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Kayla Harrison: Ronda Rousey needs to ‘take a good hard look’ at the people around her

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Olympic gold medalist and former training partner Kayla Harrison says Ronda Rousey is surrounded by the wrong people.

With Ronda Rousey’s current two-fight losing streak, pundits and fans have been pointing fingers at who should be taking the chunk of the blame. Many, including Amanda Nunes, have concluded that the root of it all is within the people that surround Rousey.

It is a sentiment that one of her former training partners, Kayla Harrison, actually agrees with. In a short conversation she had with TMZ Sports, the 2016 Olympic gold medalist says Rousey needs to re-assess and determine which of those people are beneficial and detrimental to her growth as a fighter.

“I think that she has a lot of people maybe around her who don’t necessarily have Ronda’s best interest at heart,” Harrison said. “And I think she needs to take a hard look at that and maybe go back to the day ones. Maybe go back to her family, maybe go back to her original coaches who helped her be successful and just look at that say ‘OK, these people I know really do care about me and what’s best for me as Ronda.’ Not as a fighter, not as a money-making machine, not as an actress, not as a celebrity, but as Ronda.”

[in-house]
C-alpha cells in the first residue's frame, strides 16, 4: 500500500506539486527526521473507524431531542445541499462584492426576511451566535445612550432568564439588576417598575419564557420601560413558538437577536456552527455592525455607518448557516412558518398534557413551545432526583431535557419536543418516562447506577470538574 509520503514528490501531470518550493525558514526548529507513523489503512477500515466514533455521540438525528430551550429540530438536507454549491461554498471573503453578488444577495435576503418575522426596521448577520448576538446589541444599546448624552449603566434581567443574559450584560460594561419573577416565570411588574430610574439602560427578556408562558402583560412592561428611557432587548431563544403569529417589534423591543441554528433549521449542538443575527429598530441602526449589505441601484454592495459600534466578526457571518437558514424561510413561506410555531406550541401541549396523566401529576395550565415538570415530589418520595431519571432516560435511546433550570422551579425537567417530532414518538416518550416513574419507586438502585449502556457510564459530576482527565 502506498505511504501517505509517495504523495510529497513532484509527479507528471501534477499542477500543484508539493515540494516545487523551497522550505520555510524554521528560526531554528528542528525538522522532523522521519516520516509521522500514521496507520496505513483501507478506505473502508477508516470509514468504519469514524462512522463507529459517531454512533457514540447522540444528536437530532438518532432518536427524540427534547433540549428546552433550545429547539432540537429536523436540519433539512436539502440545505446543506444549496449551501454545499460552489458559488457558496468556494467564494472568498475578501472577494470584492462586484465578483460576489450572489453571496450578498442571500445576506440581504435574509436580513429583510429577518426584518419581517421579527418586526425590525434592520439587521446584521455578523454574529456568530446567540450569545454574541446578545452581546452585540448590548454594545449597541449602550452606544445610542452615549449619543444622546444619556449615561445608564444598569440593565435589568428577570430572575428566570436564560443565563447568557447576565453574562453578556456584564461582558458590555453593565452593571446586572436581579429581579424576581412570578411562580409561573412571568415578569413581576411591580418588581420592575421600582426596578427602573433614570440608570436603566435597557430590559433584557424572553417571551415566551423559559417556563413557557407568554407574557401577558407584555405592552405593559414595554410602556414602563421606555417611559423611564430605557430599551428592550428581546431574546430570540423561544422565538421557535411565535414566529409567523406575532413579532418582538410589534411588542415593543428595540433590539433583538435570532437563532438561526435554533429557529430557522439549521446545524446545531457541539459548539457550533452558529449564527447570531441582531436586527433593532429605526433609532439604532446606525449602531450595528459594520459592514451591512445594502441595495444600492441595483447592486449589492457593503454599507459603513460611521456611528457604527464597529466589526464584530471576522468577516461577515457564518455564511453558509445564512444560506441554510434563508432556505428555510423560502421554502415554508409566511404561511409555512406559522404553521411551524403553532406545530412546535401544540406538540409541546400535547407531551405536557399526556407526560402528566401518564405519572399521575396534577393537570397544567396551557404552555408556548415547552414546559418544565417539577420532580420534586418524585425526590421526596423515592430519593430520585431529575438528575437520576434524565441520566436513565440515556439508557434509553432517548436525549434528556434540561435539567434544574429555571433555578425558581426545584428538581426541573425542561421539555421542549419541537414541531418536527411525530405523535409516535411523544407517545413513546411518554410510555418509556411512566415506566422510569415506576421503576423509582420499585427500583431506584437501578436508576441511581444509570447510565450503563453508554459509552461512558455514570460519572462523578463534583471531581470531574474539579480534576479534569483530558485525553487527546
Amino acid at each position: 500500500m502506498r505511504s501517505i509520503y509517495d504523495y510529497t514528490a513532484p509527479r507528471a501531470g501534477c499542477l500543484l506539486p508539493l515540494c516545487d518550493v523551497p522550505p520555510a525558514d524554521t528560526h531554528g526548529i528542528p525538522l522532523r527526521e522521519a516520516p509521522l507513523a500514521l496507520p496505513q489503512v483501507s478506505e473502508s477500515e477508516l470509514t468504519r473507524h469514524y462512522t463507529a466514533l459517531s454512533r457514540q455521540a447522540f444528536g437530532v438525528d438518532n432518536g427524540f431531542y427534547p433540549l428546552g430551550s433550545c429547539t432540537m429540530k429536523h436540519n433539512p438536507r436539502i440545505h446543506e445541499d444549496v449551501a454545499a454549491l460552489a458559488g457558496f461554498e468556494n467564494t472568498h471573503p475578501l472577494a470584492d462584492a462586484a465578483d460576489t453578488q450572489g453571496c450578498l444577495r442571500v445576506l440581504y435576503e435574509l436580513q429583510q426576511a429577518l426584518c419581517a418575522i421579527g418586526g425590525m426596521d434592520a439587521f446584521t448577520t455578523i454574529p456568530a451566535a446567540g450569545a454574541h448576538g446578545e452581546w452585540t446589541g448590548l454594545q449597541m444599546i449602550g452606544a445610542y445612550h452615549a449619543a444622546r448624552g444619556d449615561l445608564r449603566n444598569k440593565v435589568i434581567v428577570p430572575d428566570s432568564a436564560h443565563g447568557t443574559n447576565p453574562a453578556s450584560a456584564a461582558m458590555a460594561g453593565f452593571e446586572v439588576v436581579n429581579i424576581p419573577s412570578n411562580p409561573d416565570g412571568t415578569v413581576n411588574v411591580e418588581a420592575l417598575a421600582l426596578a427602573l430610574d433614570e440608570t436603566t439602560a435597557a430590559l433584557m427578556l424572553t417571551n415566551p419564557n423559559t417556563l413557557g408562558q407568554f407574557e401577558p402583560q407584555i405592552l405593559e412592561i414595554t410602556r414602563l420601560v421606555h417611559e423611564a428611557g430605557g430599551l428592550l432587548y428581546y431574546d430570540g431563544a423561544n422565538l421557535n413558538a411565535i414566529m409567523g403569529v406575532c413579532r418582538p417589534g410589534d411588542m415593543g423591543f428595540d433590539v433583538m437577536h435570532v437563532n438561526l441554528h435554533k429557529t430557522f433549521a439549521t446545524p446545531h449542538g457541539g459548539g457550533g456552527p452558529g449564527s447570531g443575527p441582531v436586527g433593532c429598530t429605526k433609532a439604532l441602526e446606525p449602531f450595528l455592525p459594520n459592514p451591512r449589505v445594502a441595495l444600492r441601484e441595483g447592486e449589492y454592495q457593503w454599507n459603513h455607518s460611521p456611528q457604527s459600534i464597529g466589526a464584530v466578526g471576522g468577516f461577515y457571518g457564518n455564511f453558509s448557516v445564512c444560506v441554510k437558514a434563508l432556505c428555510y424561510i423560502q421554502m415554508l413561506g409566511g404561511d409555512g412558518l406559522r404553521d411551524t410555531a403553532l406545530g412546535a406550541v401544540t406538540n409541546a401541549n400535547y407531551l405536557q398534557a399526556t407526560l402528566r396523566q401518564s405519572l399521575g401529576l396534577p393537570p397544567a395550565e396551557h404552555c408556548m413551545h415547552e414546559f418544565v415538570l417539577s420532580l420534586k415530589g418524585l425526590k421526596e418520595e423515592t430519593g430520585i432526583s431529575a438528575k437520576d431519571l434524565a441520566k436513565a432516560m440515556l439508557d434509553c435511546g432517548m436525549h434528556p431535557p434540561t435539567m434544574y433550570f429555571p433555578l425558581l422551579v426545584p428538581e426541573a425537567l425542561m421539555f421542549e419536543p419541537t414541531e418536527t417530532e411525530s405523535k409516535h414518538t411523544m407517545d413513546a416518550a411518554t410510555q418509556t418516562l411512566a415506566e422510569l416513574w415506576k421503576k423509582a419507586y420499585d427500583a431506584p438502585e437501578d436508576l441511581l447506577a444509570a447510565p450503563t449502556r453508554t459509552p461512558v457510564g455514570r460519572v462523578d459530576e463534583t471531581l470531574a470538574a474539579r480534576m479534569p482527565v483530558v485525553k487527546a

A few weeks before UFC 207, Hall-of-Famer Chuck Liddell opined that Rousey should have taken a “warm-up fight” before facing Nunes for the title. Harrison echoed The Iceman’s statements, stating that the decision to take a year-long layoff alone was not a good sign to begin with.

“One thing I would’ve done differently is I wouldn’t have had her fight for the title right away. She probably should have had a match before that match, just to get back to the swing of things,” Harrison said.

“The thing about judo is when we used to fight, it’s like I might lose the Paris Grand Slam, but a month later, I’m gonna be fighting at the Hungary Grand Prix. I’m always in it, I’m always training, I’m always looking for that next fight. I don’t have a year to think about that loss, or to think about how bad that felt, or to psychologically psyche myself out for getting back into cage, or in my case, getting back onto the mat.”

“At the end of the day, I’m her friend, so my heart goes out for her. I don’t want to sit here and talk about what she could’ve, would’ve, should’ve done. Really, I just hope she’s OK, and I hope she knows that the people who truly know her are rooting for her no matter what she does.”